For example, a common preservative added to processed meat is nitrates. Once consumed, nitrates can be broken down into compounds called nitrosamines, a carcinogen that's linked to various forms of cancer[2][3].

Processed meats also contain added sodium in quantities far exceeding your body's requirements. Excess sodium can drive up blood pressure, causing hypertension and increasing your risk for heart disease and stroke[4].

And these are just two of the many concerning ingredients that work their way into meat processing. 

On the other hand, unprocessed red meat has many potential health benefits. First, it serves as an excellent source of protein. Meat is not only rich in a variety of amino acids, but it's also highly bioavailable – meaning your body can easily break down, absorb, and utilize the nutrients.

Red meat is also packed with micronutrients like iron, zinc, B vitamins, and phosphorus, and contains various antioxidant compounds such as glutathione and ubiquinone[5].   

With all of this in mind, it makes sense that if we want to get to the root of the red meat debate, we need to look at whether unprocessed red meat produces the same risk factors and detrimental outcomes as processed red meat. And that's exactly what the researchers did in the burden of proof study described below.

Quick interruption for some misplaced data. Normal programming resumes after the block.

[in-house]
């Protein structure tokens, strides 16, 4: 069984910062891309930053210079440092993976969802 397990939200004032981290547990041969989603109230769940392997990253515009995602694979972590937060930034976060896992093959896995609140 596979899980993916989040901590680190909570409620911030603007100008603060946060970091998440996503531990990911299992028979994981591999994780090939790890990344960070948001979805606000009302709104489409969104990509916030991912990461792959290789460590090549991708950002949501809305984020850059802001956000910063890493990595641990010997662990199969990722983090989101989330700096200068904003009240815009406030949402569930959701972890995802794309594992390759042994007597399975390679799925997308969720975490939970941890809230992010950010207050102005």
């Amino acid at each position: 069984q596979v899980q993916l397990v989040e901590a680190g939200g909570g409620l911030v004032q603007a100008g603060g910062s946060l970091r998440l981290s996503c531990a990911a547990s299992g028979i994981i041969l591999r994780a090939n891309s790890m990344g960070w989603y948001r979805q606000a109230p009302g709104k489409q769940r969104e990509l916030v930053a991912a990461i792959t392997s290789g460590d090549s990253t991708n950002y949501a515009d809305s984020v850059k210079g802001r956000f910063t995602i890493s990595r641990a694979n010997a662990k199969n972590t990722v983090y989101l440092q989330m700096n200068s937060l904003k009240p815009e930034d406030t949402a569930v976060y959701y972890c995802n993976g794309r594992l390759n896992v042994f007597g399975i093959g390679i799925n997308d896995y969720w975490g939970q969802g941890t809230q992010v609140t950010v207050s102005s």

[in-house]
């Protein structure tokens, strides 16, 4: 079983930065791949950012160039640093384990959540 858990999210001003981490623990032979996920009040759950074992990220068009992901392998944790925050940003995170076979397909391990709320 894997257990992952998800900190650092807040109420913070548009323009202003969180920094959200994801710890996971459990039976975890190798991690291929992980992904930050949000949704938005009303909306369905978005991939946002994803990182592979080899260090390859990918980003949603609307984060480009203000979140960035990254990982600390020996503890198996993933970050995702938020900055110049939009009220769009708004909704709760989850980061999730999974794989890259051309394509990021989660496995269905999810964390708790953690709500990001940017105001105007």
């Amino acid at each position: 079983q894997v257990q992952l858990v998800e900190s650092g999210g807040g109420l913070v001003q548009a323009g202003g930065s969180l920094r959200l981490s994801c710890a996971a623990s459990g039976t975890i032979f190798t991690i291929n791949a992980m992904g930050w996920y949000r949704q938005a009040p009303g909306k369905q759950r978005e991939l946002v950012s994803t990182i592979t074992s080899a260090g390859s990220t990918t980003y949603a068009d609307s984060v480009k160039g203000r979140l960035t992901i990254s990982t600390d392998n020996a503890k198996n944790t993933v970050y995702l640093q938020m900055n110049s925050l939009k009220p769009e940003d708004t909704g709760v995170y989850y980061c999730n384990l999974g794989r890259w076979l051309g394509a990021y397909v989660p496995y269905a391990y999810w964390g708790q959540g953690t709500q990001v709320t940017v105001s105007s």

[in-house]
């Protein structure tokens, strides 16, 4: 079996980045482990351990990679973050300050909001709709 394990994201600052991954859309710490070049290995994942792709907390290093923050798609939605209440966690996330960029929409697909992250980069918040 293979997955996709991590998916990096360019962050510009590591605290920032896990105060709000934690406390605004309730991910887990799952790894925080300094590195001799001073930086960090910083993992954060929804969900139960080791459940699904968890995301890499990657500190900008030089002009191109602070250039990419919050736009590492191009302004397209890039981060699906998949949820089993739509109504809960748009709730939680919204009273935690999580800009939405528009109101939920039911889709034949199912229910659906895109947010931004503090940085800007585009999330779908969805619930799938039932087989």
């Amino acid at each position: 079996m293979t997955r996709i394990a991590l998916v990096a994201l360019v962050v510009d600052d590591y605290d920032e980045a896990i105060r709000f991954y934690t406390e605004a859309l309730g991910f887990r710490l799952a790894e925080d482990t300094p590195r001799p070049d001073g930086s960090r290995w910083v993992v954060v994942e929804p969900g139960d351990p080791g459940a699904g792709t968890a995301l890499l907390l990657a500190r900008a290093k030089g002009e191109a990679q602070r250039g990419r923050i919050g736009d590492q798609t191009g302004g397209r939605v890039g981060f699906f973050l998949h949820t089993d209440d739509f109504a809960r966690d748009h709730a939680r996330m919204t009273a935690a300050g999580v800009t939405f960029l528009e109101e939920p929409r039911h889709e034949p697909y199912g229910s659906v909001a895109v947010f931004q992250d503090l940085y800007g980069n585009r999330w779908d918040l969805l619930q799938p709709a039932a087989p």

The Burden Of Proof Study

In a study titled “Health effects associated with consumption of unprocessed red meat: a Burden of Proof study” published in the journal Nature Medicine, a group of investigators performed a systematic review and meta-regression evaluating the current research on the effects of human intake of unprocessed red meat.

The study's primary aim was to determine if there is enough evidence to date to state unequivocally that unprocessed red meat carries a health burden.

To begin, they performed a review and summary of the medical literature associated with unprocessed red meat consumption and six potential health outcomes:

  • ​​Colorectal cancer
  • Breast cancer
  • Type 2 diabetes
  • Ischemic heart disease
  • Ischemic stroke
  • Hemorrhagic stroke 

These health outcomes have been previously associated in the literature with red meat consumption, which is why they served as a focus for the current review.